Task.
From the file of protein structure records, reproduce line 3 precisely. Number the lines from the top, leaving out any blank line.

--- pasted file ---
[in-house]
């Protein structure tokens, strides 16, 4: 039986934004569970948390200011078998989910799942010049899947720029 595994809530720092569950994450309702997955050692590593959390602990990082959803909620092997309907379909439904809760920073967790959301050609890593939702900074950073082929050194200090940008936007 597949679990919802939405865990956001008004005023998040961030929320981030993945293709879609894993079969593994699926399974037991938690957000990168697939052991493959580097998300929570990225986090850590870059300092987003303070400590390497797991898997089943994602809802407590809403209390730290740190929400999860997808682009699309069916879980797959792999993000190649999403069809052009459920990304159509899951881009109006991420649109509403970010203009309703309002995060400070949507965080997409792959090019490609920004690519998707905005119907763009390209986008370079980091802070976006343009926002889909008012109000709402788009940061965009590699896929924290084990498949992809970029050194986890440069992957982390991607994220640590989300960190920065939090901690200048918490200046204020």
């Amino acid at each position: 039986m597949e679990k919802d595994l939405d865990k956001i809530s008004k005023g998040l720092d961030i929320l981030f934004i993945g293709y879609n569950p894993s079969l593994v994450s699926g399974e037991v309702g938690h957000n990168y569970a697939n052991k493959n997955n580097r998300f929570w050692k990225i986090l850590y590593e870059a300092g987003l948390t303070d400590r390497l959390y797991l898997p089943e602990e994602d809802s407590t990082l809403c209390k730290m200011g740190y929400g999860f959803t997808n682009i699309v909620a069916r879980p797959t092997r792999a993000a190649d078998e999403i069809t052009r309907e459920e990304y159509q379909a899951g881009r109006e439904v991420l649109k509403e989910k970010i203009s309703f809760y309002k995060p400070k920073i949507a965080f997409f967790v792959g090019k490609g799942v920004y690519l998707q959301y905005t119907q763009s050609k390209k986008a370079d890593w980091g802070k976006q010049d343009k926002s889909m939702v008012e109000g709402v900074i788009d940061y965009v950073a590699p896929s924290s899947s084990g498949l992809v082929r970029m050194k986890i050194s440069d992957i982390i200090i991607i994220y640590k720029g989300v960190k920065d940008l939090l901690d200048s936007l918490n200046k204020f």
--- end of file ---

């Amino acid at each position: 039986m597949e679990k919802d595994l939405d865990k956001i809530s008004k005023g998040l720092d961030i929320l981030f934004i993945g293709y879609n569950p894993s079969l593994v994450s699926g399974e037991v309702g938690h957000n990168y569970a697939n052991k493959n997955n580097r998300f929570w050692k990225i986090l850590y590593e870059a300092g987003l948390t303070d400590r390497l959390y797991l898997p089943e602990e994602d809802s407590t990082l809403c209390k730290m200011g740190y929400g999860f959803t997808n682009i699309v909620a069916r879980p797959t092997r792999a993000a190649d078998e999403i069809t052009r309907e459920e990304y159509q379909a899951g881009r109006e439904v991420l649109k509403e989910k970010i203009s309703f809760y309002k995060p400070k920073i949507a965080f997409f967790v792959g090019k490609g799942v920004y690519l998707q959301y905005t119907q763009s050609k390209k986008a370079d890593w980091g802070k976006q010049d343009k926002s889909m939702v008012e109000g709402v900074i788009d940061y965009v950073a590699p896929s924290s899947s084990g498949l992809v082929r970029m050194k986890i050194s440069d992957i982390i200090i991607i994220y640590k720029g989300v960190k920065d940008l939090l901690d200048s936007l918490n200046k204020f």